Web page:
Were surgical outcomes for acute appendicitis impacted by the COVID-19 pandemic?

Rachel Waldman, Harrison Kaplan, I. Michael Leitman

Research output: Contribution to journalArticlepeer-review


Background: The COVID-19 pandemic disrupted healthcare systems throughout the world. We examine whether appendectomy outcomes in 2020 and 2021 were affected by the pandemic. Methods: We conducted a retrospective cohort study of 30-day appendectomy outcomes using the ACS-NSQIP database from 2019 through 2021. Logistic regression and linear regression analyses were performed to create models of post-operative outcomes. Results: There were no associations between the time period of surgery and death, readmission, reoperation, deep incisional SSI, organ space SSI, sepsis, septic shock, rate of complicated appendicitis, failure to wean from the ventilator, or days from admission to operation. During the first 21 months of the pandemic (April 2020 through December 2021), there was a decreased length of hospital stay (p = 0.016), increased operative time (p < 0.001), and increased likelihood of laparoscopic versus open surgery (p < 0.001) in compared to 2019. Conclusions: There were minimal differences in emergent appendectomy outcomes during the first 21 months of the pandemic when compared to 2019. Surgical systems in the US successfully adapted to the challenges presented by the COVID-19 pandemic.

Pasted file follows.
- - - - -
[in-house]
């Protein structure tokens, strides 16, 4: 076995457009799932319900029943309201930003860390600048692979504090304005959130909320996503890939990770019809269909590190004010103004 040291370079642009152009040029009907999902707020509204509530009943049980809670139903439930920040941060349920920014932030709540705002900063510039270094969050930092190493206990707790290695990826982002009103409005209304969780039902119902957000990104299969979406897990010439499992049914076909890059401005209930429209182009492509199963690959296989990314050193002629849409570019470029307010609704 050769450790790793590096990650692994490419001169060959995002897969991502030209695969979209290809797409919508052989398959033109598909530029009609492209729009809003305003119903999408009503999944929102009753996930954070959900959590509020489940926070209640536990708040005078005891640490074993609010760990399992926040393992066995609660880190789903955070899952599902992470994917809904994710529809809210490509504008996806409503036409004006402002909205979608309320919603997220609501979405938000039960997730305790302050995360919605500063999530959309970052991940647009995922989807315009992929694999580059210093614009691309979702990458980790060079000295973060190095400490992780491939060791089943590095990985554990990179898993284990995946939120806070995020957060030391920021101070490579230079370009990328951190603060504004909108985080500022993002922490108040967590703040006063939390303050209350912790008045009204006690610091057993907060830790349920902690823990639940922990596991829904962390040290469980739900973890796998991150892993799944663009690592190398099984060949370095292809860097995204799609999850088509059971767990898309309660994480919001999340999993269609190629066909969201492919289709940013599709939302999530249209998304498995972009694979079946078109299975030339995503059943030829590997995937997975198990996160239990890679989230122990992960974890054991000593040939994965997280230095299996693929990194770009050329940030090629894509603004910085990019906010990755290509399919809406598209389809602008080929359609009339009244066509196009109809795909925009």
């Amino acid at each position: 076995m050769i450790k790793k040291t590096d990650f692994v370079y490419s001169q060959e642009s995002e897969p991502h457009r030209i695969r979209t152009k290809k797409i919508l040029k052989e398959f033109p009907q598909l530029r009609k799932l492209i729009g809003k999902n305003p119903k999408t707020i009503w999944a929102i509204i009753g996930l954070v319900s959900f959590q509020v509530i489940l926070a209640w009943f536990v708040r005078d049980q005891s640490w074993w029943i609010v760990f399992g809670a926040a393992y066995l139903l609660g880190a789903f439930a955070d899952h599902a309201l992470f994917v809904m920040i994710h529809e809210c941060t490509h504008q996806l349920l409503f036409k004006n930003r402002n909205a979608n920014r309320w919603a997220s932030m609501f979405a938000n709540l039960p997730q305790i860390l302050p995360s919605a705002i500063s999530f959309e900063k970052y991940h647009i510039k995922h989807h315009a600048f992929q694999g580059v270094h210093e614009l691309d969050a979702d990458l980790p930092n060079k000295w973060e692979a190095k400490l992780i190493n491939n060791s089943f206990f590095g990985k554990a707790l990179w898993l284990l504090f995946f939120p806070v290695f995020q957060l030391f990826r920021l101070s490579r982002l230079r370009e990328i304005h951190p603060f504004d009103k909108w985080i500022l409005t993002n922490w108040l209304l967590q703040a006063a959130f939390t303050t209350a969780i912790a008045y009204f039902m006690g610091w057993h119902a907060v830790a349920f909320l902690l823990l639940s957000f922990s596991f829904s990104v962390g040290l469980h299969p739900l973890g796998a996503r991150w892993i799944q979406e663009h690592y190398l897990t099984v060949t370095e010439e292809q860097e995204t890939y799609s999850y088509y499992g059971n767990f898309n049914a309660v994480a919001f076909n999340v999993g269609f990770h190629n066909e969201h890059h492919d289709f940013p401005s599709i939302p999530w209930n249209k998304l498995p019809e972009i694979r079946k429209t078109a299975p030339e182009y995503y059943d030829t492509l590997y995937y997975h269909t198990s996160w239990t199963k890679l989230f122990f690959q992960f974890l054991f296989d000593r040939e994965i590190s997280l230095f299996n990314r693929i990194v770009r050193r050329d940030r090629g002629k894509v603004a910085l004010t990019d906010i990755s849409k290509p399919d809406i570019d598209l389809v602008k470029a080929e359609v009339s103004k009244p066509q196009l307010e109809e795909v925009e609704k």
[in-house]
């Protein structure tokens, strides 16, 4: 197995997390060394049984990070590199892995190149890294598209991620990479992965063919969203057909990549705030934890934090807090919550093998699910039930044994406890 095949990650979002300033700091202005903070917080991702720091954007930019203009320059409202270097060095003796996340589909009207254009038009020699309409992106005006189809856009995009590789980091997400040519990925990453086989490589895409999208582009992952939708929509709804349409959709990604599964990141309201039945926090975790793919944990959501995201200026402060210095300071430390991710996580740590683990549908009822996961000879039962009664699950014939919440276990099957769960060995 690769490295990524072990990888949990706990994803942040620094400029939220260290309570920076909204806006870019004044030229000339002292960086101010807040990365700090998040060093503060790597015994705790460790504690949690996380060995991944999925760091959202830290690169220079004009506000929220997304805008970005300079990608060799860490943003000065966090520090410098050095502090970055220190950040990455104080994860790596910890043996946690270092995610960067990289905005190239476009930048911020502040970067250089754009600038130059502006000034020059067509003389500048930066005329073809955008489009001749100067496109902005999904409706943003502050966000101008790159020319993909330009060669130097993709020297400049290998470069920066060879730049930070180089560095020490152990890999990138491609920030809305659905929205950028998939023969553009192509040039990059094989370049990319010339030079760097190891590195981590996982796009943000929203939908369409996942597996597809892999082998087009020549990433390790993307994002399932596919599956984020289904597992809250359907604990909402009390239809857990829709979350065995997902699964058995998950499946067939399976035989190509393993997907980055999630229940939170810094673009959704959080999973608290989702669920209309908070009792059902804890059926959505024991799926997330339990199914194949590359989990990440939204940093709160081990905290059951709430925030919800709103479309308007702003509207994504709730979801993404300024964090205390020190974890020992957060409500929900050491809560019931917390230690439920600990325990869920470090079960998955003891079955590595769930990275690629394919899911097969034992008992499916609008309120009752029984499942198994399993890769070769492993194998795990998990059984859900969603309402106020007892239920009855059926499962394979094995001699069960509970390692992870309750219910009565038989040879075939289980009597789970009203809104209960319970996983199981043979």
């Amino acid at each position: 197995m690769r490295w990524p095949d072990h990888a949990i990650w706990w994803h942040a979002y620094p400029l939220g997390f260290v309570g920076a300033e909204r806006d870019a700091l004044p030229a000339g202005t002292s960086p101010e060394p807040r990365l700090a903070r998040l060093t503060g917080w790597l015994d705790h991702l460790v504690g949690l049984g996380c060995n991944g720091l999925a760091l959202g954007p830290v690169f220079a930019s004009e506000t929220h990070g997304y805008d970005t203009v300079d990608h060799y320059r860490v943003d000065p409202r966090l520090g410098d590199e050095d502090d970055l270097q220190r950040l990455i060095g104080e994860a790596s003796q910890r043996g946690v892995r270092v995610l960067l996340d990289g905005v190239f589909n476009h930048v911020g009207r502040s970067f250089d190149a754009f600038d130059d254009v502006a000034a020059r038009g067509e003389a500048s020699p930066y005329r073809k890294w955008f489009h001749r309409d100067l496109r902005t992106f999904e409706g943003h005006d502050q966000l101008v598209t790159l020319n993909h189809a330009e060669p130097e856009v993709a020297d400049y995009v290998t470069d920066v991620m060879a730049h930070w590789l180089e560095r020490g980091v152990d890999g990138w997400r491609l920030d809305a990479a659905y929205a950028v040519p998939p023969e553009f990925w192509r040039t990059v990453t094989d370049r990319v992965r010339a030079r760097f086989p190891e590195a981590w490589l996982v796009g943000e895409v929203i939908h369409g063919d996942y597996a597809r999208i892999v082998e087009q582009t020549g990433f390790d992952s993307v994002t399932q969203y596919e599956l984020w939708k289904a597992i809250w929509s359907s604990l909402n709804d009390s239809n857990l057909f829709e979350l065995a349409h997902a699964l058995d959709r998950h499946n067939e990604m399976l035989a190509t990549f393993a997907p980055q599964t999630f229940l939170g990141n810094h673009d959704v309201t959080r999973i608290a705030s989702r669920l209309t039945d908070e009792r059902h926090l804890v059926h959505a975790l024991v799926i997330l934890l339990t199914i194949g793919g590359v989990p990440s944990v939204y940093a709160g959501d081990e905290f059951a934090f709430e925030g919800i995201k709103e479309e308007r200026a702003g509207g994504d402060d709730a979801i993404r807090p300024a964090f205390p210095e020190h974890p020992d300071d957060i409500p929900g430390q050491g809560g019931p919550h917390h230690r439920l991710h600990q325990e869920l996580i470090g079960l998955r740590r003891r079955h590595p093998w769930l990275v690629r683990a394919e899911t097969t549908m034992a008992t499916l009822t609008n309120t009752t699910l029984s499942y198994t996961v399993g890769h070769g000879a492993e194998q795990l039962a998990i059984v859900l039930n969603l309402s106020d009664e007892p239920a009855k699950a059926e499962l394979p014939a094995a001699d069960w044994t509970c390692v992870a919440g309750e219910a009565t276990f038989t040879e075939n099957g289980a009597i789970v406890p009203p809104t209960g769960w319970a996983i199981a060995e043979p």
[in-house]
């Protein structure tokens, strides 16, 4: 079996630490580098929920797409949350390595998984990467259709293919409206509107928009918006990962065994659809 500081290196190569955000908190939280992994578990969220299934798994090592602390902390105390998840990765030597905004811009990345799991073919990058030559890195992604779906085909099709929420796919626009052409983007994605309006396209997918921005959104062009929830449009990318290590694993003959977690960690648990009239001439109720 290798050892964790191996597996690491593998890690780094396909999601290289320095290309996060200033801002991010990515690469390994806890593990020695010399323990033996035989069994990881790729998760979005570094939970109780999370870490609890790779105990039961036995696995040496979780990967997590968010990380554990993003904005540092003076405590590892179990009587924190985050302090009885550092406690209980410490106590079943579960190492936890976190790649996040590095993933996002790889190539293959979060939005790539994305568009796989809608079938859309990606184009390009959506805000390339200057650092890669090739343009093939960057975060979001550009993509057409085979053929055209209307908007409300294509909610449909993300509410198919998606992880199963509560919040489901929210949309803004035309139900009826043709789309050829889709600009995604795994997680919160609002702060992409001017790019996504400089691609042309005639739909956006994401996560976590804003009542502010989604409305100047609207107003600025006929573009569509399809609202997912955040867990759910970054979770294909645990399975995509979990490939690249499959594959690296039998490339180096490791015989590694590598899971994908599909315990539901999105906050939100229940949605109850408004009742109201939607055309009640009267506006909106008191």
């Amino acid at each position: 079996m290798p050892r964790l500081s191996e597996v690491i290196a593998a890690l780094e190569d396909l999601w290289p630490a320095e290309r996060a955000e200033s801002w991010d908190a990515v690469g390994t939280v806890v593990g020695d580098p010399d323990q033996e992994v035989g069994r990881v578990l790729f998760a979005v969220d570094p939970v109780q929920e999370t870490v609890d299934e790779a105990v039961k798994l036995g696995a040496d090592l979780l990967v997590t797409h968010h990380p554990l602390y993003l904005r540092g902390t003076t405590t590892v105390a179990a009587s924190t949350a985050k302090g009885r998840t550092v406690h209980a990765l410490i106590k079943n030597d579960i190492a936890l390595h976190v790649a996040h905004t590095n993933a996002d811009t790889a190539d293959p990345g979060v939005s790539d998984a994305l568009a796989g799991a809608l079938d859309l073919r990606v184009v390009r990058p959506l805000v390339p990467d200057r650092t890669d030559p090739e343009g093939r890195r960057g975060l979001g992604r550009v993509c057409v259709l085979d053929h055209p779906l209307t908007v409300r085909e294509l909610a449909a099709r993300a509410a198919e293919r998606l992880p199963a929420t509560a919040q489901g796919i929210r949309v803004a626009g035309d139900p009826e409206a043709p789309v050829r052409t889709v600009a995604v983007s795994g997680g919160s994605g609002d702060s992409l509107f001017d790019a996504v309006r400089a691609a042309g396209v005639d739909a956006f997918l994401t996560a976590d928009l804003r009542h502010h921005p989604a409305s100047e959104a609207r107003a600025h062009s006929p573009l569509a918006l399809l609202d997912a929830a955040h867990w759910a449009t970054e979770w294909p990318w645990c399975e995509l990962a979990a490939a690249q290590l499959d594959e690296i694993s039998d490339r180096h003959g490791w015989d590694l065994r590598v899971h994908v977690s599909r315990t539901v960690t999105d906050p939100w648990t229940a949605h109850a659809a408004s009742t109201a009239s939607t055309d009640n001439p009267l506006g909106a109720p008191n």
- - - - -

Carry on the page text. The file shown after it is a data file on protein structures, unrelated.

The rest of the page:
Original languageEnglish
Article number43
JournalBMC Surgery
Issue number1
StatePublished - Dec 2023


  • Appendicitis
  • COVID-19
  • Outcomes
  • Pandemic
  • Resilience


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